5. #5
    Unfrozen Caveman Planner mendelman's avatar
    May 2003
    Staff meeting
    Yes there is a way (and Tarf already mentioned it) - It's called the City Council electoral process.
    I'm sorry. Is my bias showing?

    Every day is today. Yesterday is a myth and tomorrow an illusion.

    You know...for kids.

  6. #6
    Jul 2009
    Colo Front Range
    Quote Originally posted by mendelman View post
    It's called the ...electoral process.
    What they said.

  7. #7
    Jul 2010
    BC, Canada
    Planners making plans should take into account many things, including neighborhood input, but also the city's overall goals and needs, which may be addressed as values and qualitative goals in a comp plan, but may also be expressed quantitatively (goals such as accomodating x new units of market-rate and/or affordable housing, or locating x% of new housing units or jobs within 1/4 mile of transit, etc.).

    Many states have enabling legislation requiring that specific plans follow city comp plans. Growth management legislation may also have other requirements - such as providing enough development capacity for expected housing and employment growth.

    I agree with Cardinal that you present too little information to comment on. But, I am concerned that the neighborhood plan may not have met the greater good of the city. I think its not simply a case of a developer bringing "bags of money" - if they are building residential towers, and those towers are selling or leasing up, there is a clear need within your city for housing, and the need is being expressed in market demand. If its been decided that this is the right area to meet this demand, then I could see the neighborhood more productively focusing input on, for example, the quality of the public waterfront and any open spaces (that all of the neighborhood can enjoy), the interface between the new development and the old, the quality of streetscape, etc., than trying to limit the number of units produced.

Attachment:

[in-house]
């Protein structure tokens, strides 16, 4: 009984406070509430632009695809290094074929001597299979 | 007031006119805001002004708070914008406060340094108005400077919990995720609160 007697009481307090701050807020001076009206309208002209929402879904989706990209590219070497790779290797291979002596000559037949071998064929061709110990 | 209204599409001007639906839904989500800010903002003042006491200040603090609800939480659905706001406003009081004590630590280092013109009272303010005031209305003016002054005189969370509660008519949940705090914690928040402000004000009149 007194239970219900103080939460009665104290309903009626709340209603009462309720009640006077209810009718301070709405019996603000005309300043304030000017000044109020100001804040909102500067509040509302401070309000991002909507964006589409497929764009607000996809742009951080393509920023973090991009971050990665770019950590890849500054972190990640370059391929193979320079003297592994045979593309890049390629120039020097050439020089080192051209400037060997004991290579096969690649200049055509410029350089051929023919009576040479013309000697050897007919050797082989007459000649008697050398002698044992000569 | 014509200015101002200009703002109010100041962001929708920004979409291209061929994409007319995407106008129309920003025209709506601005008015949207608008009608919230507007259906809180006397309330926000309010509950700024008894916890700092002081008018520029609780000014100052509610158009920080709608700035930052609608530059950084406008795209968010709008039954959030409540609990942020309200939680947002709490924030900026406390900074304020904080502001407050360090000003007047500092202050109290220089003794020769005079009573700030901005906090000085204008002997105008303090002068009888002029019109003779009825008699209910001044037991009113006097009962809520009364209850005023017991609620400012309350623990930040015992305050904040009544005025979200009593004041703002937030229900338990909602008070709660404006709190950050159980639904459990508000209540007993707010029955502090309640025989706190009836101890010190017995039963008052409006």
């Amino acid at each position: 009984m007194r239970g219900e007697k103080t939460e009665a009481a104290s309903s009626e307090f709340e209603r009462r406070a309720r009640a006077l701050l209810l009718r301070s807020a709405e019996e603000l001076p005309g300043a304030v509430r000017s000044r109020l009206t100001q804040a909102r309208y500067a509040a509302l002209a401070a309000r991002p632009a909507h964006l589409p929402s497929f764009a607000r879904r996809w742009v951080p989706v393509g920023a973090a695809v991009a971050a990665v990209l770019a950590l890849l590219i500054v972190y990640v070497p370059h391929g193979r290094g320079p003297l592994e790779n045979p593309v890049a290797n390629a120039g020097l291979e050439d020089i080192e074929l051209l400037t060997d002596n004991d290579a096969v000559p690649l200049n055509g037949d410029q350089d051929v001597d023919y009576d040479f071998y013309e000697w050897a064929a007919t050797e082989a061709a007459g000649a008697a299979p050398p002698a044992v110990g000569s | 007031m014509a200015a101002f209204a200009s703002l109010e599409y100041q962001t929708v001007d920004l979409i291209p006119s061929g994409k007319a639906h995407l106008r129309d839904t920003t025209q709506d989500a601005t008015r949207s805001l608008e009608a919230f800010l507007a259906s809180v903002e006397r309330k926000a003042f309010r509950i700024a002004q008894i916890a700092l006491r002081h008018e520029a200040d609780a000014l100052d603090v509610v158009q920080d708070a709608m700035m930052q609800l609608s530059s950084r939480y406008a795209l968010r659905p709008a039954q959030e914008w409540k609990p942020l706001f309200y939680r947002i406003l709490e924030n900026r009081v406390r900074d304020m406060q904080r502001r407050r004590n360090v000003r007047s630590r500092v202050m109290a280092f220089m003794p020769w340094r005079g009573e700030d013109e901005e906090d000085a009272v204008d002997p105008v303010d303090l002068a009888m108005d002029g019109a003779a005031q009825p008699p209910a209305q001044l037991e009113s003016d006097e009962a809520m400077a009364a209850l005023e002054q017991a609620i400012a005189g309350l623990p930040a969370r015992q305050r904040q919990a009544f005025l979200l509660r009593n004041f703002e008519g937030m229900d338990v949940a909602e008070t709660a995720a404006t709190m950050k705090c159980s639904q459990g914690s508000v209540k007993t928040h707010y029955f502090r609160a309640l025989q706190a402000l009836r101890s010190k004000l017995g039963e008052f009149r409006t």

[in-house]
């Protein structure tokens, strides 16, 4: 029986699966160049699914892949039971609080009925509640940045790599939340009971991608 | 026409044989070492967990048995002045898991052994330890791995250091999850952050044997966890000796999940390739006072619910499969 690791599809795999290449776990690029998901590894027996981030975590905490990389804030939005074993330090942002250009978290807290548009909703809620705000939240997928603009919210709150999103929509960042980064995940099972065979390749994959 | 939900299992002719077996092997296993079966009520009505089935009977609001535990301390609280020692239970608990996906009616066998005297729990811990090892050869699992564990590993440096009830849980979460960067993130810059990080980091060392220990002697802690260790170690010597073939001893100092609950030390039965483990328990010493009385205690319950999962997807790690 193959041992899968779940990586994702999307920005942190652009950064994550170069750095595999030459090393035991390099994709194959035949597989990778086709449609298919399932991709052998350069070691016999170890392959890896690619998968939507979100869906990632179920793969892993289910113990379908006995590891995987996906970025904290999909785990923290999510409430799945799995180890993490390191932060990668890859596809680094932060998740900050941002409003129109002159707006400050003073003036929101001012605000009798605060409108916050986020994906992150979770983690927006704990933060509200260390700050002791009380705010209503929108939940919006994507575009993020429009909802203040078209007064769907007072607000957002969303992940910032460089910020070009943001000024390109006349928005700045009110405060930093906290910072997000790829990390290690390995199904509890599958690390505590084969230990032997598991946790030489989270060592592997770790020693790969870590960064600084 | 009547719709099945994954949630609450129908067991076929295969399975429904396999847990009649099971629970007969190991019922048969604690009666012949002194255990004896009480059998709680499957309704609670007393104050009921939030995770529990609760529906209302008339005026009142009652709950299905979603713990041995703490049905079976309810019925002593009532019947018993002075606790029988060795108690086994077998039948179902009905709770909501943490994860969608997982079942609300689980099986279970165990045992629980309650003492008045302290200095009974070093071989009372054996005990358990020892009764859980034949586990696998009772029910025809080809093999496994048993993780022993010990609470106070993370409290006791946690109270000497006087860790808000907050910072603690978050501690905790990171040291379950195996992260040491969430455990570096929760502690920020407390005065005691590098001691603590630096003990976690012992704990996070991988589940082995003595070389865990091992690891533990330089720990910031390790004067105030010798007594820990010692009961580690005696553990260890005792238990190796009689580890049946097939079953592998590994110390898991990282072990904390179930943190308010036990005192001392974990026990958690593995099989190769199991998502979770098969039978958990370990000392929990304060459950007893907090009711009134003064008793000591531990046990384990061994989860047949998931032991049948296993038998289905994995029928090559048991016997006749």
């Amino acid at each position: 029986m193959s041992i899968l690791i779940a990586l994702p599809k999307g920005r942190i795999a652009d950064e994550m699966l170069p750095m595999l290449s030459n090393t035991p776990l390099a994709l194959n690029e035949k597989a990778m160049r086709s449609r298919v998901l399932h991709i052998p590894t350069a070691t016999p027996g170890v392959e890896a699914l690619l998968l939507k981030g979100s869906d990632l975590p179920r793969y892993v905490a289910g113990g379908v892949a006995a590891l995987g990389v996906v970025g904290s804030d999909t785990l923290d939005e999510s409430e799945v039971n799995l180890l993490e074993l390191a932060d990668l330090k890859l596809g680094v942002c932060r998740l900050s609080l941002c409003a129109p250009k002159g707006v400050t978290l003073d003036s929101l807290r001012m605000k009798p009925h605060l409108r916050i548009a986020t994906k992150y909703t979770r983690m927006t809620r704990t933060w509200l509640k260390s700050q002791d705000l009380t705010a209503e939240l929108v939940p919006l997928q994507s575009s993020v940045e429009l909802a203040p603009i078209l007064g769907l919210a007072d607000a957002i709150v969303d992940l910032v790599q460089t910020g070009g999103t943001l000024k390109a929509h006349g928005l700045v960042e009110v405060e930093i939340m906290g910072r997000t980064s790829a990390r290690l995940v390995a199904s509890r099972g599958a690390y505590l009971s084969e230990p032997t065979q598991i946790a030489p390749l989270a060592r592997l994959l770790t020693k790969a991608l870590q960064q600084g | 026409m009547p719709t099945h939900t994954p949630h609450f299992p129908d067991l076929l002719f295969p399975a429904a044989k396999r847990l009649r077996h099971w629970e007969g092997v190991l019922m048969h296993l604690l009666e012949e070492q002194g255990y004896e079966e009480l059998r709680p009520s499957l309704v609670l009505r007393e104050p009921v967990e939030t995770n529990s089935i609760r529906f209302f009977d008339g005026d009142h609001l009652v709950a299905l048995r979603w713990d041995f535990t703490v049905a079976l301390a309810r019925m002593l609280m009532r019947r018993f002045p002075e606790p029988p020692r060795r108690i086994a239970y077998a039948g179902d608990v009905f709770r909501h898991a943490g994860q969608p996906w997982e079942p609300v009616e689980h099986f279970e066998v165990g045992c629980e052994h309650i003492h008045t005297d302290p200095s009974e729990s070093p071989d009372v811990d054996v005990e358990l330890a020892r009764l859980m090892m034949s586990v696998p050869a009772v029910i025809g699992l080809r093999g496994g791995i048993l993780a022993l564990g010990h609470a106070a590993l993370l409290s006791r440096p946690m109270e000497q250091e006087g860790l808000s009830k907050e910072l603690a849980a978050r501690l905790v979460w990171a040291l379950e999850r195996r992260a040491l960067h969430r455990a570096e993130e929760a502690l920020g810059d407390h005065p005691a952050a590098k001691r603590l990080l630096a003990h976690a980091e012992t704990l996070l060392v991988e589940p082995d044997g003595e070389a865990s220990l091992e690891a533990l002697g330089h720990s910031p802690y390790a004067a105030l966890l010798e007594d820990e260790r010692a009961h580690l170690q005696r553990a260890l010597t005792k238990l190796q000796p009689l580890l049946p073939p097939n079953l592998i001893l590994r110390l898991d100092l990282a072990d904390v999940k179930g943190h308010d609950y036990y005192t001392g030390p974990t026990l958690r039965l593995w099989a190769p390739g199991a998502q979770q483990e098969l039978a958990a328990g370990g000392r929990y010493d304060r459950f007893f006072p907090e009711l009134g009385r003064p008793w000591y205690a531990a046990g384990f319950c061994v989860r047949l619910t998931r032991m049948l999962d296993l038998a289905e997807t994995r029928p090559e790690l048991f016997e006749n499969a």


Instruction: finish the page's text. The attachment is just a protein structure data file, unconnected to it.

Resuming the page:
Of course, if there were a real reason that this is the wrong site (no transit access, or sensitive natural features, or historic resources - but not just "the neighbors don't like it"), or if the developer rode roughshod over the city/public (not dedicating sufficient space for the public waterfront, for example, or ignoring reasonable neighborhood requests), or if the developer convinced the local renewal authority to help to finance units for which there was insufficient demand, it may be a different story.

    Its always a give and take, but I believe that neighborhood plans need to support the overall goals of the city, and need to look at those goals in a quantifiable manner, and ask the neighborhood what they want in light of this.